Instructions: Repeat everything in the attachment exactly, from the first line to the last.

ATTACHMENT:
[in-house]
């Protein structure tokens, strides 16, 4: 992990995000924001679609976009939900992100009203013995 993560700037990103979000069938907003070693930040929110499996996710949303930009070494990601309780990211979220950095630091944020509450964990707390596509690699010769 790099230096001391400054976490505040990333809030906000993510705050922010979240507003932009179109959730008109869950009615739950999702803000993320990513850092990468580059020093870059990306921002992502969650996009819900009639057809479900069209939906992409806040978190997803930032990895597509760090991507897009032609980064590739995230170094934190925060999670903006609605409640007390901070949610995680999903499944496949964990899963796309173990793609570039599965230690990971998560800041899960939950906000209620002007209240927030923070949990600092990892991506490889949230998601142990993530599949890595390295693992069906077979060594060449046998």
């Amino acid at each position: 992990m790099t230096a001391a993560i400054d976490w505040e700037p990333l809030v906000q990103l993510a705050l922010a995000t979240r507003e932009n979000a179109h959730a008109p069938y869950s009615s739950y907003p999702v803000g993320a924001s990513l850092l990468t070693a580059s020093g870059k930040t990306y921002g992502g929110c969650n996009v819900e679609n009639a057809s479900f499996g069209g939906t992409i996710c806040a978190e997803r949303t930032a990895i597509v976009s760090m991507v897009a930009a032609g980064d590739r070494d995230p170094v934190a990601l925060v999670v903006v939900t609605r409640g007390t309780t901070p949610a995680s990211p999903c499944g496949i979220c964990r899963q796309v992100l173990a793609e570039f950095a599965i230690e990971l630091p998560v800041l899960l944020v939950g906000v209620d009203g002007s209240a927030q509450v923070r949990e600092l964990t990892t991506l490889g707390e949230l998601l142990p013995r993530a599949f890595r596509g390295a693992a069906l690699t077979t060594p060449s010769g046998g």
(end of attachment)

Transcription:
[in-house]
């Protein structure tokens, strides 16, 4: 992990995000924001679609976009939900992100009203013995 993560700037990103979000069938907003070693930040929110499996996710949303930009070494990601309780990211979220950095630091944020509450964990707390596509690699010769 790099230096001391400054976490505040990333809030906000993510705050922010979240507003932009179109959730008109869950009615739950999702803000993320990513850092990468580059020093870059990306921002992502969650996009819900009639057809479900069209939906992409806040978190997803930032990895597509760090991507897009032609980064590739995230170094934190925060999670903006609605409640007390901070949610995680999903499944496949964990899963796309173990793609570039599965230690990971998560800041899960939950906000209620002007209240927030923070949990600092990892991506490889949230998601142990993530599949890595390295693992069906077979060594060449046998």
């Amino acid at each position: 992990m790099t230096a001391a993560i400054d976490w505040e700037p990333l809030v906000q990103l993510a705050l922010a995000t979240r507003e932009n979000a179109h959730a008109p069938y869950s009615s739950y907003p999702v803000g993320a924001s990513l850092l990468t070693a580059s020093g870059k930040t990306y921002g992502g929110c969650n996009v819900e679609n009639a057809s479900f499996g069209g939906t992409i996710c806040a978190e997803r949303t930032a990895i597509v976009s760090m991507v897009a930009a032609g980064d590739r070494d995230p170094v934190a990601l925060v999670v903006v939900t609605r409640g007390t309780t901070p949610a995680s990211p999903c499944g496949i979220c964990r899963q796309v992100l173990a793609e570039f950095a599965i230690e990971l630091p998560v800041l899960l944020v939950g906000v209620d009203g002007s209240a927030q509450v923070r949990e600092l964990t990892t991506l490889g707390e949230l998601l142990p013995r993530a599949f890595r596509g390295a693992a069906l690699t077979t060594p060449s010769g046998g």